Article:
As we walked around, Lenia provided commentary on all of the gorgeous, incredibly well preserved frescoes.  The majority of the painting told the story of Christ with the occasional portrait of a king and queen thrown in.

Fresco from 1105-1106 AD
14th and 15th century frescos

The original frescoes dated to 1105 and 1106 AD with additional frescoes added from the 14th to the 17th centuries.  And I must say, of all the frescoes I have seen, including those in Armenia and Georgia, these frescoes were incredibly well preserved.

So after the church visit, we reversed course and drove back along the same route we had just come before turning off just past Kakopetria where we meandered along a very narrow, windy road to the little village of Omodos, well known for its sweets, bread and artisans.

Main Street in Omodos
Grapes hanging from a tree in Omodos
Special “crispy” bread in Omodos
Ancient wine press in Omodos
Proprietor of art gallery showing how to crochet

Panicos dropped us off on the main little cobblestone street and we walked the block or so to a little square filled with tavernas.  Now, at this point, it was close to 2:00 and we were all starving so we picked a little taverna and had some lunch.  But even before we could order, lunch was interrupted by a funeral procession.  Now this village only has 300 residents so what are the odds?  In fact, Lenia told me this was only the second funeral procession she had seen in Omodos in her many years as a tour guide.

Anyway, we watched the Hearst pass along with the funeral procession of family mourners walking behind the car.  It only took a couple minutes to pass and once it did, we were able to order lunch.  I opted for the grilled halloumi cheese with tomatoes, cucumber and lettuce since it was a local specialty.  Unfortunately, I found the halloumi cheese far too salty (not good for this one kidney transplant kid) although lemon squeezed on the cheese did cut down on the salty taste.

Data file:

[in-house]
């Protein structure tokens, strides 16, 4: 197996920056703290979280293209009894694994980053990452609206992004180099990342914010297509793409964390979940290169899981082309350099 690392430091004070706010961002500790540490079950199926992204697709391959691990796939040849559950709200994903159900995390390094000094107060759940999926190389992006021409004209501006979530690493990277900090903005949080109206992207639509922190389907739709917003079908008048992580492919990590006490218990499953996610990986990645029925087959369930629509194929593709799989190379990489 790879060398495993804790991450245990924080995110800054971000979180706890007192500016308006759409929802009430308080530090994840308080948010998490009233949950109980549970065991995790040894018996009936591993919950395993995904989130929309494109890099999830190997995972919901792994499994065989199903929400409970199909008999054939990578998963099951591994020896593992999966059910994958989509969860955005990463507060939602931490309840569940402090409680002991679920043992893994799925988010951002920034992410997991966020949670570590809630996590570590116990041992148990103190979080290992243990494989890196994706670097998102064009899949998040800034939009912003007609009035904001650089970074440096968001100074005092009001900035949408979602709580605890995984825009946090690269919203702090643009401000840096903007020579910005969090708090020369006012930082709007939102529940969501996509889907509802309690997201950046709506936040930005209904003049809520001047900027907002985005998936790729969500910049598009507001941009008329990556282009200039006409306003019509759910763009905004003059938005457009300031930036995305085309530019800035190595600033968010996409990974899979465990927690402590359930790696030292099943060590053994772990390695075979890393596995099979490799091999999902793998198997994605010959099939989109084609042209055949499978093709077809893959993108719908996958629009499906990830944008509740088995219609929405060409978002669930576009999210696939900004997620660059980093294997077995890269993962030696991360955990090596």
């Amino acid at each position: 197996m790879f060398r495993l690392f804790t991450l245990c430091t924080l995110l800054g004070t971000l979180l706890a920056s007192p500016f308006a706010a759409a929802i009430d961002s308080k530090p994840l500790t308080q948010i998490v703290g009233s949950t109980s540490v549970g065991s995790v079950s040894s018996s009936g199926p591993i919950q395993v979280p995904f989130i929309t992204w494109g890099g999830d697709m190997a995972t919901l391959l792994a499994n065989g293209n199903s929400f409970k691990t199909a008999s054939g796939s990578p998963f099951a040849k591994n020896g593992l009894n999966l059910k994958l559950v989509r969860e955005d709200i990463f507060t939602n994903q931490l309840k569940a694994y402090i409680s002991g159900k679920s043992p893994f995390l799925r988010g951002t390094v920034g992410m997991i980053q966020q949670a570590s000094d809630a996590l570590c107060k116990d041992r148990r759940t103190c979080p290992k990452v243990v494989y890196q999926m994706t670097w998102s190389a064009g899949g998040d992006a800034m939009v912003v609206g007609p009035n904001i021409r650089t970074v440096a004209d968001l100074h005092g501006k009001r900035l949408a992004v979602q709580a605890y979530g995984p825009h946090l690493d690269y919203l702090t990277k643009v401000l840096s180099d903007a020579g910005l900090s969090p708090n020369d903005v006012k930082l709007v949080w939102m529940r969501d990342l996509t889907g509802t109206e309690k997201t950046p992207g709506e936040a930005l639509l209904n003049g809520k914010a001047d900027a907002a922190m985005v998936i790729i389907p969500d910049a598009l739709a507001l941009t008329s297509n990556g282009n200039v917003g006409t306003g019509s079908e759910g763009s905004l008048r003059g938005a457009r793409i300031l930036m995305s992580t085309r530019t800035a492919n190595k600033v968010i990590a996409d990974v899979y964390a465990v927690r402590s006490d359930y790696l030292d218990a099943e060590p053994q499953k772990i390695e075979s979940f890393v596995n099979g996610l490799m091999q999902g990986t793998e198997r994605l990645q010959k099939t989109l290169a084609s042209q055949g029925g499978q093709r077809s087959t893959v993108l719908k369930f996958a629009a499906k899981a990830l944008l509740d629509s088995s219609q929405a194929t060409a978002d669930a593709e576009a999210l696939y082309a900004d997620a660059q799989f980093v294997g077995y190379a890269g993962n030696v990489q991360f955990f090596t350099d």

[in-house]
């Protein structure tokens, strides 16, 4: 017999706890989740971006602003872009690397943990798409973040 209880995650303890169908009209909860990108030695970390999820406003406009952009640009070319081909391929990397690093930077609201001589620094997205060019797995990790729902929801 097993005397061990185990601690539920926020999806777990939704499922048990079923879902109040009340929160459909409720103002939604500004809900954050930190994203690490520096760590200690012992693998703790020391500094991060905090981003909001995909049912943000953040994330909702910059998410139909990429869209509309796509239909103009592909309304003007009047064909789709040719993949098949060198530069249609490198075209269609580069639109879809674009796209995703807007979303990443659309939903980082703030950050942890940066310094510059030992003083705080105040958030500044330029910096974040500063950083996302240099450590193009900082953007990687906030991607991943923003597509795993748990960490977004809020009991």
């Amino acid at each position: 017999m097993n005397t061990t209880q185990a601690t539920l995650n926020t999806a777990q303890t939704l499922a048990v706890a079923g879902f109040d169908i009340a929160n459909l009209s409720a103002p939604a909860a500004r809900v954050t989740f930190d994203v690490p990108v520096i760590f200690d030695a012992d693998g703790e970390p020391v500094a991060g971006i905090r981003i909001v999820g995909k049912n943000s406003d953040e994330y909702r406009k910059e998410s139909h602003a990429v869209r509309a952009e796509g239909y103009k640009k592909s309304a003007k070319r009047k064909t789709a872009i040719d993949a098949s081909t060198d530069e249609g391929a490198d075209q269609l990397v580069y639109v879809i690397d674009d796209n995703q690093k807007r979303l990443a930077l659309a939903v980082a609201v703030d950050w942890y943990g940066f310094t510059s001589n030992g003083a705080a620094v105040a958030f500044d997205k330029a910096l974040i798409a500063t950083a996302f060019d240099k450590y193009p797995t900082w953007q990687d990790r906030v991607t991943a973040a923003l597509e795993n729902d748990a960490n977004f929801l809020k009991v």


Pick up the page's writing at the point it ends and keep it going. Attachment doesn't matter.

After lunch, Lenia and I walked around the little town, visited the local bakery, which specializes in making bread from chick pea foam (delicious) and sweets from nuts and honey (spectacular).  We then wandered through some local artisan shops, met a proprietor who is the youngest person in the village maintaining an ancient crochet technique (which she learned from her grandmother) and wrapped it up by passing by the church where the funeral service was just concluding.

We then walked down the hill to the car only to run into the Hearst heading to the graveyard.  We called Panicos who drove down a side street, picked us up and then reversed course back up the hill and finally out of the village.  It was questionable whether we were ever going to get away from that funeral.

Road literally cut through the rocks

Anyway, we began the long drive back to Paphos taking a different route that still took us through the pine forests and through vineyards past huge rock formations (including one that had been cut in half to make way for the road) before descending towards the coast.

Second largest dam in Cyprus

We made one last stop at the second largest dam in Cyprus (which I could see from the road on Saturday) before making our way onto the expressway and back to Paphos.  It had been a loooong day and as crazy as this may sound, I was going to do it again tomorrow.  I had signed up for a Halloumi cheese making and food tour and it will take me … you guessed it … to the Trodoos Mountains.  Oh well.  Not much walking tomorrow.  Mostly eating, which works just fine for me.

Author: lawyerchick92

I am a lawyer by trade, but long to be a full time traveller. My life changed for the better when my brother donated a kidney to me on October 14, 2002.